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  • Martin Sosnoff

Putin’s Ukraine Gambit Looks Like World War I Beginnings

Nobody thirsted for World War I’s ignition, but it was touched off by the assassination of Archduke Ferdinand and his wife who foolishly made an Austrian state visit to Serbia. They were shot in their carriage by a Serbian nationalist. This act implemented systemic interlocking treaties throughout Europe and England.


In World War I, millions of young men from France, Germany and England were dispatched to their death by stupid generals still living in the age of cavalry charges and swordsmanship in the 19th century.


Early 1950s, I experienced the Korean War as an infantry second lieutenant fresh out of ROTC. I nearly froze to death in the Arctic climate of North Korea. Harry Truman, then our president, termed all this a “police action.” There was no money then for thermal boots, arctic parkas, mittens and pile caps. We lived off the quartermaster stores left over from World War II.


Deep basic, my country had failed me, but nobody back home knew much about it. There was no television coverage of the Korean War. A bunch of alcoholic correspondents congregated in Tokyo’s watering holes, not our front lines. I never saw General MacArthur tramping our line of final protective fire.


Short of committing a million troops and combined air power, NATO won’t stop the Russians from overrunning Ukraine. Nobody officially as yet is talking about a full response to what could be a Russian walkover.


What’s the serious investor supposed to do now? Defer banging out your portfolio until the takeover is broadcasted, everywhere? Aren’t you then too late to avoid all the bloodshed to gush in securities markets, everywhere? Or, do you dare bet on a last-minute rapprochement between the 2 major blocks of opposing power?


I’d assume that the New York Stock Exchange would shut down trading on the outbreak of broad-based hostilities. The issue then becomes when do you reopen the Exchange? Big players, both individual and institutional alike will press for an early reopening. Everyone wants his liquidity restored, including me. This is a precious commodity.


I remember in the Cuban missile crisis of 1962, the market shut down after running 5 hours late. There was no electronic trading then. The broad tape was a chattering electromechanical contraption. But, Wall Street then was like a small village of undercapitalized partnerships. There were no trillion-dollar market capitalizations like Apple and Microsoft. Anyone managing over $100 million was considered a whale.


What would happen today if investors wanted out of all the trillion-dollar plus index funds and ETFs? Today, the amount of forced selling would easily run into trillions. Where would you find the buyers of last resort? Wily investors don’t step into a market selling at 2 times book value. They are disposed to wait until stocks sell at approximate book value. Ask Buffett what he’ll do.


There are several market precedents that aren’t exactly ancient history. Most recent is the financial world’s meltdown of 2008 – ‘09. The U.S. Treasury had to intervene with massive blocks of liquidity to save our major banks from insolvency. Merrill Lynch got merged into Bank of America around $4 a share.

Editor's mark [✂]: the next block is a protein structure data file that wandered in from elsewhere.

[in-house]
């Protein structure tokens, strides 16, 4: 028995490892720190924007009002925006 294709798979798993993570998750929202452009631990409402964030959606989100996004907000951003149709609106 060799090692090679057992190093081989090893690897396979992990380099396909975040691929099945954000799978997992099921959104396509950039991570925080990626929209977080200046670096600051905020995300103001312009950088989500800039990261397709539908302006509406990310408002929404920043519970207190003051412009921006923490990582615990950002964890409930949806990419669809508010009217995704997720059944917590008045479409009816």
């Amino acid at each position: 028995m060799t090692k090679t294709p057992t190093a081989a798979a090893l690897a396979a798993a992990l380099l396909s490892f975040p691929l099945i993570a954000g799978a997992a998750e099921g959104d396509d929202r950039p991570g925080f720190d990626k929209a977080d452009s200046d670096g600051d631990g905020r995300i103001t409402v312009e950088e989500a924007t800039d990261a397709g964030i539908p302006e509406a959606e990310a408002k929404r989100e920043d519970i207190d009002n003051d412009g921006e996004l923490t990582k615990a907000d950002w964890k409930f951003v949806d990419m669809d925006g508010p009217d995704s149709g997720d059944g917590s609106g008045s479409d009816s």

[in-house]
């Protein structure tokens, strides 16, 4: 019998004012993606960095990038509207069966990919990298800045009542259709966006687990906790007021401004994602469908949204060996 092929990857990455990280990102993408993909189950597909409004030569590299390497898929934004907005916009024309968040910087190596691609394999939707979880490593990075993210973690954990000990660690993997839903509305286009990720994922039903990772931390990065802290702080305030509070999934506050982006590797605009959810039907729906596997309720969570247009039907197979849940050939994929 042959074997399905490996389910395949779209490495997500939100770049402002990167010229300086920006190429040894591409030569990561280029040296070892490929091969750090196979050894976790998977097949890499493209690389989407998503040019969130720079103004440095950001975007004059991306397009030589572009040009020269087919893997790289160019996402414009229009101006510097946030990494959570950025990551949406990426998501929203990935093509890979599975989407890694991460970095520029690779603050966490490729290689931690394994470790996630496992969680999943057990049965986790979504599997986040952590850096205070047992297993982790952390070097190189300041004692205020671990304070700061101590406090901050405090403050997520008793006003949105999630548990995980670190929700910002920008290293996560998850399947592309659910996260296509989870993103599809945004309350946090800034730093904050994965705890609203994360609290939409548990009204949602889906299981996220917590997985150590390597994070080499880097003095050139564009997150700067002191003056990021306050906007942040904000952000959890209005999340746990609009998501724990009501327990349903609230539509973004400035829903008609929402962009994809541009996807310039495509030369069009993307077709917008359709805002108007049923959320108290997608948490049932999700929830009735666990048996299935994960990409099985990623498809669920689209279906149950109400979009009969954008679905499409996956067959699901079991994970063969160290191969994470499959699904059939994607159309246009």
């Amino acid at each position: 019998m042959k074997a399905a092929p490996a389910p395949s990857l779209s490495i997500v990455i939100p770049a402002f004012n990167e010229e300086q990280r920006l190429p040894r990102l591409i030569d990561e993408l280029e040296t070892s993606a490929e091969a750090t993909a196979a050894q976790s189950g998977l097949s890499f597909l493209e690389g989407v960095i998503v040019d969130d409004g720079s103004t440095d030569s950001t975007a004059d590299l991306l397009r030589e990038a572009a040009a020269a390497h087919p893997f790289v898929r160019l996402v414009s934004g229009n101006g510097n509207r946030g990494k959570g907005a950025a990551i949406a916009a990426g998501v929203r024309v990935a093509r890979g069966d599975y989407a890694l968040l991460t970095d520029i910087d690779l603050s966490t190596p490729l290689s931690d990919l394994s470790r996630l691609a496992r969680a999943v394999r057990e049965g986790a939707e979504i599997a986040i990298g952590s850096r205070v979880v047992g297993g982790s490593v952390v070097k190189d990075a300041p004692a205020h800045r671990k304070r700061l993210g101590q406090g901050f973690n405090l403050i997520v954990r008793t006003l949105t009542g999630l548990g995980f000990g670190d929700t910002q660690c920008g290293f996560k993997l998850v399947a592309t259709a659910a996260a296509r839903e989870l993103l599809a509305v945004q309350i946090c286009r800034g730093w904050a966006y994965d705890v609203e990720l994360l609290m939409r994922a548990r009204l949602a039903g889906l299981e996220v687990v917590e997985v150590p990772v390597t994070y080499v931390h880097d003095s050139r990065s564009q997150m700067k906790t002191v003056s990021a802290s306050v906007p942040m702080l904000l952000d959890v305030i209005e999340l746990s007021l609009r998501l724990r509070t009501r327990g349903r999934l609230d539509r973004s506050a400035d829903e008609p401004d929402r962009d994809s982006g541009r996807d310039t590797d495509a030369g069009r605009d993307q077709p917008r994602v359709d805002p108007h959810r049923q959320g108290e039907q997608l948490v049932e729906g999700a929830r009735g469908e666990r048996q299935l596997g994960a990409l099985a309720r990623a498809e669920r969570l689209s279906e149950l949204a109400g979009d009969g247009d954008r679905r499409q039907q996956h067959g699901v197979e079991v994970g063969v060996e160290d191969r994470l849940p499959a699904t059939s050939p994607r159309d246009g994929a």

A short history of General Motors is instructive. It needed bail out money, too, under Paul Volcker’s reign of tight money in 1982 – ‘83. Later, in 2008 – ‘09 it coulda fallen off the screen and went private, then public, again, in 2010. General Motors’ management today should commission a life-sized bronze of Ben Bernanke and display it in their board room as a reminder that Uncle Sam waxed benevolent in their recurrent hours of deshabille.


I may not be the right operator to ask how much markets do swing if Russia invades Ukraine. Even absent a full Russian offensive, I hold that our market is still 20% overvalued. I base this on my read that price-earnings ratios in troubled times are pared by inflationary forces like labor, materials and the added costs of doing business.


In the investment world you are what you do, not what you say or intend to do later on. I’ve raised cash reserves, over 25% of assets. So far, I’ve banged out high multiple stocks, selling down positions in Amazon, Home Depot, even banks, but not energy plays like Exxon Mobil, Enterprise Products Partners and Energy Transfer Partners. I crave high-yield paper in a troubled world setting.


My deep basic is the market rested pricey before Ukraine surfaced as a major issue for the Western world to digest. Financial markets historically misconstrue such events by overreacting initially, but not this time around.


The best advice was given by Bernard Baruch when a distraught player shoved his list of stocks at him. Baruch brushed the paper aside and said: “Sell down to your sleeping level.”


Long ago, when I sifted through my demented mother’s effects in her steamer trunk, under the knotted chokers of glass beads I found mildewed stock certificates of Texaco, Ford Motor Company and U.S. Steel - all odd lots. I can still hear my father cursing the market: “The sonofabitch motors and steel. The damn oils. They never go up.”

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